The trials of job scams
IF YOU ARE LOOKING for work, it is important
to be aware of the many different scams that prey on
vulnerable and eager job seekers. Here are some
common scams you should be on the lookout for.
Although direct deposit paychecks are fine
when the employer is legitimate, con artists who
have used a job ad to lure an unsuspecting job
seeker may tell the job seeker they can only pay
wages by direct deposit, and ask for the job seeker’s bank account number. Armed with the personal bank account number, they can steal both
your identity and your money.
To avoid falling victim to payment transfer scams:
• Do not give personal bank account, PayPal
account or credit-card numbers to an employer.
• Do not agree to have funds or paychecks direct-deposited to any of your accounts by a new employer.
• Do not forward, transfer or wire money to
The chance to work from home seems too good
to pass up. While there are some legitimate work-from-home opportunities, if it’s a scam, the company offering the job will never pay. Many of these
jobs will require a large financial investment on your
part to get up and running. To avoid the work-from-home scams:
• Avoid advertisements that promise you will
get rich quick.
• Research the company before agreeing to do
• Never agree to be trained from home, and
never pay for training material.
•Ask how often you will be paid. Get this
information in writing, and do not work until you
are promised a prompt payment.
Some online ads offer the chance to earn $100
a day or $10,000 or more per month in an exciting
entry-level position, often in sports, TV or film
(fields that are incredibly hard to break into).
Before you get dressed up and drive out to the job
• Instead of just providing references, research
the company as well. Learn what it is they do before
setting out for an interview. If you can’t find anything, this is likely a scam.
Scams offering a variety of jobs
Sometimes a company advertises a job and lists
several job titles, such as sales, customer service and
office administration positions, that are available.
More in archives
On Costco.com, enter
“Connection.” At Online Edition,
search “David Horowitz.”
Few companies are in need of this many positions
(though some temp agencies may advertise for a
large number). If the ad tells you to “hurry now” or
says there are only 10 positions left, this is likely a
scam. Usually there is no job at all, and this is
another instance of a scam artist simply trying to
obtain information about you. Other red flags are:
• The ad does not include a company name.
• The ad does not include a website for the
company or links to find out more details.
Unsolicited e-mail job scams
You receive an unsolicited e-mail message, and
the return e-mail address is a personal account, not a
company e-mail. In most cases, such e-mails are sent
by a crook who is simply trying to get your personal
information. If you respond, you are likely to encounter many red flags, such as a substantial fee that is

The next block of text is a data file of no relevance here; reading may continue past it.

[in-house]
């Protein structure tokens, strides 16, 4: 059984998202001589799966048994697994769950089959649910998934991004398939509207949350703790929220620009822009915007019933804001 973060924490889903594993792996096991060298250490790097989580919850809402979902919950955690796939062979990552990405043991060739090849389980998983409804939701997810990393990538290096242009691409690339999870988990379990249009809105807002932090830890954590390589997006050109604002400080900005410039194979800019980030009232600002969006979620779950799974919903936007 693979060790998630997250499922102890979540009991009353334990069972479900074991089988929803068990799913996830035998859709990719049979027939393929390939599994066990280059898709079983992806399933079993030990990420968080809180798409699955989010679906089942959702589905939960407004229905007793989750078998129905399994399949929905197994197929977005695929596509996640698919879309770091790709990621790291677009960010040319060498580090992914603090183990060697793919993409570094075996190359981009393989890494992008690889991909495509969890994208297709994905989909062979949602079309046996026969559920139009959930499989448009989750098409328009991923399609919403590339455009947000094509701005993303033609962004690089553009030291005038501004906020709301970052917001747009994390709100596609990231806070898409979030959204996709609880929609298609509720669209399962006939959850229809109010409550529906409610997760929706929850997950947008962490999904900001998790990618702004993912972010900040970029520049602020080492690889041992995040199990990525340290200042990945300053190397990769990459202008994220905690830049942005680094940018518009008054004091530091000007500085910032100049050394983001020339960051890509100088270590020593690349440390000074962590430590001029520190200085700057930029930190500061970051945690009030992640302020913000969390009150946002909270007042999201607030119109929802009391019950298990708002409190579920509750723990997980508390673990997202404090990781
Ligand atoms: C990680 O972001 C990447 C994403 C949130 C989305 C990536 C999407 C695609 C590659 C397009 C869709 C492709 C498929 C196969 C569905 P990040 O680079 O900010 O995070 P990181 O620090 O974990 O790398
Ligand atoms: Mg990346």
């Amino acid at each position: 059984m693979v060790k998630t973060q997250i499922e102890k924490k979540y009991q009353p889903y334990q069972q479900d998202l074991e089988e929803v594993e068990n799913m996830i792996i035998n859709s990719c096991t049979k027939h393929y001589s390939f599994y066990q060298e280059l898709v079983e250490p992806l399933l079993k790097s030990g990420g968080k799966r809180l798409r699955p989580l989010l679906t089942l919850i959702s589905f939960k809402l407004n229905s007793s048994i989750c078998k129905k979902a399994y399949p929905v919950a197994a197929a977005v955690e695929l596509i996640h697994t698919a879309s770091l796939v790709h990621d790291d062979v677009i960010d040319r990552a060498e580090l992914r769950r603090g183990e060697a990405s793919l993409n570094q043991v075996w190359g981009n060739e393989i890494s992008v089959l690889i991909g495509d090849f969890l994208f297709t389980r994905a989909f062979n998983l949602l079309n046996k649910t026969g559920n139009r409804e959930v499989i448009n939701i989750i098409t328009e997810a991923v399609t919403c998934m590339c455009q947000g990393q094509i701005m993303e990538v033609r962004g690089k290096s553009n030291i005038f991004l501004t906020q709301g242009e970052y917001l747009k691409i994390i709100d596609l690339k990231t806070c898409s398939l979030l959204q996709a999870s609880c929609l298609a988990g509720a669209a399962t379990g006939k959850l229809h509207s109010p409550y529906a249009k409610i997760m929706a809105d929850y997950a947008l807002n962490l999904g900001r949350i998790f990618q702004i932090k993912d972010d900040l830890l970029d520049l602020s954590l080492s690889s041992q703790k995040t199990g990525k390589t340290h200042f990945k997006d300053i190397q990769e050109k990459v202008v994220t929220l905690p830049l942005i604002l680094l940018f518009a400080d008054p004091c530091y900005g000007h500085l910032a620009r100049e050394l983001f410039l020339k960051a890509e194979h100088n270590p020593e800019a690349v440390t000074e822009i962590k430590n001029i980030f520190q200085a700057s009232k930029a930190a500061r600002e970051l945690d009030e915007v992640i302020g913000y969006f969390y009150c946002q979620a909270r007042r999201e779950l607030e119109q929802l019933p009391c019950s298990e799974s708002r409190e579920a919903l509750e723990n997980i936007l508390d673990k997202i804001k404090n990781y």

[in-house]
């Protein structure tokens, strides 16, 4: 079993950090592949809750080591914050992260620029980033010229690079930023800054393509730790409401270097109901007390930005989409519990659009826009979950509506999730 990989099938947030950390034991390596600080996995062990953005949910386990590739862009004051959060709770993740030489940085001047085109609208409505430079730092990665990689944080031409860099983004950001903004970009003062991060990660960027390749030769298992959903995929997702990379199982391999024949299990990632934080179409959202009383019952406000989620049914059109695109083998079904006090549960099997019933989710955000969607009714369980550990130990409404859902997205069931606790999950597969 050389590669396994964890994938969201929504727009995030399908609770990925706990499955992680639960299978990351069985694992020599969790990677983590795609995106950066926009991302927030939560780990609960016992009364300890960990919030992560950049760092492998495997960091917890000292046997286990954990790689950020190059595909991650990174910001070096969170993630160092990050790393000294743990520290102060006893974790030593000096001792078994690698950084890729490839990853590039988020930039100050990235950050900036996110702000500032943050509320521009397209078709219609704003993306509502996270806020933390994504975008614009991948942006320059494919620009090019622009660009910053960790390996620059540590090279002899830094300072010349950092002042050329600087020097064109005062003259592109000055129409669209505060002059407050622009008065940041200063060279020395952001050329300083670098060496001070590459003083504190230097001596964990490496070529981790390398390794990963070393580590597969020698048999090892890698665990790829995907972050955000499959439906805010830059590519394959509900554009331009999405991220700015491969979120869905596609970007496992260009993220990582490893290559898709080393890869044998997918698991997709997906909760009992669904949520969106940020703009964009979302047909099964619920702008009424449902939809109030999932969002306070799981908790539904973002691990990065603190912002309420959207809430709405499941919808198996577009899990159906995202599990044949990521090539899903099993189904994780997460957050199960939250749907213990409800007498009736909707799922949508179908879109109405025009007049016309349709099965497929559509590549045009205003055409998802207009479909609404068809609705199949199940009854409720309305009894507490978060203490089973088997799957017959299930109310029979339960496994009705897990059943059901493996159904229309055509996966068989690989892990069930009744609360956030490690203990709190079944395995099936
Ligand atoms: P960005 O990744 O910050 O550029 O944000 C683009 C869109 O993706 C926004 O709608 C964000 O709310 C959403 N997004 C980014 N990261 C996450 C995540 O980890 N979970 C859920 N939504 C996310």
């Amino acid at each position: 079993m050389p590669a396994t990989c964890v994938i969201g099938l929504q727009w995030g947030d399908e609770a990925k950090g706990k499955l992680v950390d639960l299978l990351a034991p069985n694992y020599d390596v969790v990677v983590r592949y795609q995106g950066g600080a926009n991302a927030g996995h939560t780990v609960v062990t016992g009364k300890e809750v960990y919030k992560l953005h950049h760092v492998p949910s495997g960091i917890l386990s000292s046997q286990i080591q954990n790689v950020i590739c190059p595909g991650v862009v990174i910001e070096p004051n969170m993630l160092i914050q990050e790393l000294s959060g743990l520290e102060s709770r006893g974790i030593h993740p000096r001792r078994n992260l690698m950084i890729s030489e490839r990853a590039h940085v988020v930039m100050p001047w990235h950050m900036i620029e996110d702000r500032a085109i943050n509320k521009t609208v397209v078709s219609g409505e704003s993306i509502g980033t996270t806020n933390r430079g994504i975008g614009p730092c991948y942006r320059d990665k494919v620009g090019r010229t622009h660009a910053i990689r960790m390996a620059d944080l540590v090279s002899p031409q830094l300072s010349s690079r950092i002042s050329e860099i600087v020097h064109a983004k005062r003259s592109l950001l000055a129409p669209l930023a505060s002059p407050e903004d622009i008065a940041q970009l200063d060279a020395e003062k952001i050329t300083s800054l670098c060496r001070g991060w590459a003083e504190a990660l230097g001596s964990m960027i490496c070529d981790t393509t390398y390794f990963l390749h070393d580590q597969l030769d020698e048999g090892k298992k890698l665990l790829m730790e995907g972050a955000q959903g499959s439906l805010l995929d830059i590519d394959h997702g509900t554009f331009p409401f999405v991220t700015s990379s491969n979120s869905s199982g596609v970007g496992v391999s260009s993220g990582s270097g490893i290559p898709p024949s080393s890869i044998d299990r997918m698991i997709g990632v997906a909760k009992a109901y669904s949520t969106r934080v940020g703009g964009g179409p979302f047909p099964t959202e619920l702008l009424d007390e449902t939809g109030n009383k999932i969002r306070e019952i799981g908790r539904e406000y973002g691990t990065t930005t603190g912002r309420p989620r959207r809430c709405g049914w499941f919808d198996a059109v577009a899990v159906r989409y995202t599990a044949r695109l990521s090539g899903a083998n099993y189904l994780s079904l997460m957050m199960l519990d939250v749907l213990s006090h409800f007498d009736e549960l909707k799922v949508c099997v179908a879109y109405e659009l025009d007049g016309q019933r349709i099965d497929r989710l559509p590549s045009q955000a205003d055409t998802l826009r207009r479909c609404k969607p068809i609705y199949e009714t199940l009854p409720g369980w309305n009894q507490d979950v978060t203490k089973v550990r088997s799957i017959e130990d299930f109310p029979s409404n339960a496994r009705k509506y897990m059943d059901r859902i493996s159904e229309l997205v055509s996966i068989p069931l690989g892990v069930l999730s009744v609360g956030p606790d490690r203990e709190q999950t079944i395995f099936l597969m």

charged when submitting your résumé, or simply a
link to a pay service that offers job listings
if you pay the expensive monthly subscription price. To avoid trouble:
• Search online for the company’s name. You may find other victims warning others about this
scam. If there is no listing,
the company is likely fake.
•Never give out personal information.
• Beware if the company
does not offer a face-to-face
I PURCHASED a brand-new
condo, which came with
However, all of the appliances required multiple service calls within the first year
under warranty. Even after
the appliances were serviced,
they still did not perform
properly. Now my kitchen
is barely functional. Since I
bought the condo with all of
the appliances included, getting a refund seems impossible. What recourse do I have?
For updated tips on
online job-seeking safety,
For reports on common
job scams, see www.worldpri
To file a complaint,
To find consumer protection agencies in your area,
Most companies are equipped
with a product-replacement
policy. This means that the
company is responsible not
just for servicing them under
the warranty, but for replacing
broken parts. First, go online
and read what other cus-
tomers have done in
You may see a pat-
tern in regard to
your specific prod-
ucts. Then, armed
with that informa-
tion, show proof
that you have
had the items ser-
viced and they still
do not work. Try to
call someone higher up
than customer service,
such as an executive or
a manager who can
guarantee he or she
will resolve your issue.
Remember, as a customer
who owns these appli-
ances you are entitled to
proper care, and do not
hesitate to demand it. C
© 2011 FIGH T BACK! INC. ALL RIGH TS RESERVED.
AMY CAN TRELL
David Horowitz is a leading consumer advocate (
He is a frequent guest on radio and television stations. Consult your
local listings for dates and times.
Just log on to
www.fightback.com and “Ask David.” For a fee, he will personally
respond to your problem if you follow the instructions printed on his website.
(Costco members receive a rebate off the normal fee.) Questions and answers of the
greatest interest to Costco members will be used in this column (with the permission
of the contributor) and will be posted on